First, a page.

Day 2 in NYC

After leaving our hotel yesterday morning, we took the subway to the Bronx for a tour of Yankee Stadium that included…

…the press box, where I sat in the first row in the seat normally occupied by someone from the New York Times. Wouldn’t that be a great job?

…Monument Park.

…the Yankee dugout.

…where we encountered the Yankees 1st Base Coach, Tony Pena.
Mid-afternoon after the tour, we took the subway to Times Square…

This was not our first visit to Times Square, but the experience is still culture shock for simple, conservative, quiet folk like us. We had two goals for our visit to TS – the Yankee Shop on 42nd street and Carmine’s, a Southern Italian restaurant in the theatre district. The food at Carmine’s is served family style, so it was a bit expensive for just the three of us, but for larger families it would be perfect. We had enough food left over for at least 2 more adults. Our waiter, an opera singer from Florida who is hoping to make it big in NY, was very friendly and the service was great. It was a welcomed respite from the hyperactivity – and is it fair to say “debauchery”? – on the streets outside.

From Times Square we took the subway to the East Village where we met our niece and her boyfriend for coffee and dessert before catching the subway back to our hotel.

For the first time since we began making trips to NYC in the fall of 2001 when Nick was a freshman midshipman at Kings Point, we are not staying in Great Neck near the academy, but in a much more ethnically diverse area that somewhat challenges our comfort zone. To be a little more specific, Emily has labeled this trip our “ghetto experience.”

It’s been good for us, actually. Though we live quite modestly back home on Pollywog Creek, we are rather sheltered and probably a bit spoiled, with our full pantry, clean dry beds and our sunny and green plot of earth. We have our own vehicles, washer and dryer, and hot running water. And so much more.

Just spending so much time on the subway this trip has been enlightening. I’m not sure that I am strong enough to live here and do this every day. It is certainly physically challenging for me right now with my knees (the stairs are a killer), but it is even more challenging emotionally. My niece’s boyfriend, a NYC native, provided a helpful perspective when I expressed my observations that people are not particularly friendly, but seem distant and unhappy. He said that most of the people we see during the week were supposed to be somewhere ten minutes ago and are probably working at least 60 hours a week trying to make enough to pay their bills. “Zoning out” in public is one of the ways they cope with the stress of living here.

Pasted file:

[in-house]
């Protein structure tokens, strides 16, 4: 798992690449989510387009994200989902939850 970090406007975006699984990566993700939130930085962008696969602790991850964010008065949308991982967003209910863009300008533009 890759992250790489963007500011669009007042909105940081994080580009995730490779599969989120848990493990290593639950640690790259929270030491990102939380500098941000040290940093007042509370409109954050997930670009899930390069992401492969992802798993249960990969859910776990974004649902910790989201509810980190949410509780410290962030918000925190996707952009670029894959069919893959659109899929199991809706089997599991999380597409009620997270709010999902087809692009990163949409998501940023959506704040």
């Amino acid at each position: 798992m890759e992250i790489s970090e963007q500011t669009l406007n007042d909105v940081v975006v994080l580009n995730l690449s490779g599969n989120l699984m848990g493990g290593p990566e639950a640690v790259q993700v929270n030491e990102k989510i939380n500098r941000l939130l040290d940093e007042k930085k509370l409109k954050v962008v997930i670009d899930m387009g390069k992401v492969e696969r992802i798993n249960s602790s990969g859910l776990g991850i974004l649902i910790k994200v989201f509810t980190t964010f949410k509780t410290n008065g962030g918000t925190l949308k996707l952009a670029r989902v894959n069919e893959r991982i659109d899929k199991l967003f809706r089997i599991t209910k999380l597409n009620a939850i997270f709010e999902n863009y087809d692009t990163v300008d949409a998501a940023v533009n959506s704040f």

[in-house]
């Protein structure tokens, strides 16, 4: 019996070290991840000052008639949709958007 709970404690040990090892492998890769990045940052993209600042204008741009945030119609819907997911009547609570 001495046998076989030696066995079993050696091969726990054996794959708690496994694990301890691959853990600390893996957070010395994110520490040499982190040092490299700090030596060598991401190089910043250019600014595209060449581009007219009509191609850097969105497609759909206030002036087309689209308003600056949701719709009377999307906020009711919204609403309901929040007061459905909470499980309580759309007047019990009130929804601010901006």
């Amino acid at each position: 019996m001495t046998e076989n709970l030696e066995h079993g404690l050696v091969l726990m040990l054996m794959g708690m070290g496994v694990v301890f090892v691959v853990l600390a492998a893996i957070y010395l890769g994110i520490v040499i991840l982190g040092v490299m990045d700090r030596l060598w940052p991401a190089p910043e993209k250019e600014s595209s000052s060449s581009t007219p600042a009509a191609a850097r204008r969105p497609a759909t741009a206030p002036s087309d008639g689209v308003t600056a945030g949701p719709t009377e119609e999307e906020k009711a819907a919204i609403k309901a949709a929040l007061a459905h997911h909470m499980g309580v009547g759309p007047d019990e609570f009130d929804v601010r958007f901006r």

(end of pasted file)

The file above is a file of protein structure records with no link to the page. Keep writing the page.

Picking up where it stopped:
We have noticed that every other person on the subway has an iPod and is “plugged in”. “That is part of zoning out,” my niece added. “All day long I’ve been stepped on and pushed, and my personal space has been violated – ‘plugging in’ is a way of ‘zoning out’ and recreating that space.”

“So, if I smiled at you on the street,” I asked her boyfriend, “you wouldn’t smile back?”

“I might, but most people wouldn’t.”

“Because they have ‘zoned out’ they probably don’t even see me,” I commented.


My attitude on the subway back to the hotel had been tested. Instead of feeling frustrated and irritated (among other irritations, men do not give up their seats for women), I was filled with compassion and because there was nothing else I could do – I prayed. I silently prayed for the people around me – a group that changed with every subway stop.

About 10 minutes into the trip, Louis remained standing while Emily and I found seats together and I told her what I was doing. “Because of that?” Emily asked, pointing to a sticker above one of the windows printed with the word “Please” above a series of activities that were not allowed on the train. Next to the word “please” someone had written “pray”. I had not even seen it.

In just a little while, we will be back on the subway, headed for the Bronx and Yankee Stadium – this time for an afternoon game against the Toronto Blue Jays. I am praying even now that God will surround us with those – on the subway and on the streets – for who He wants me to pray, and I’ll smile at them even though they probably won’t smile back.


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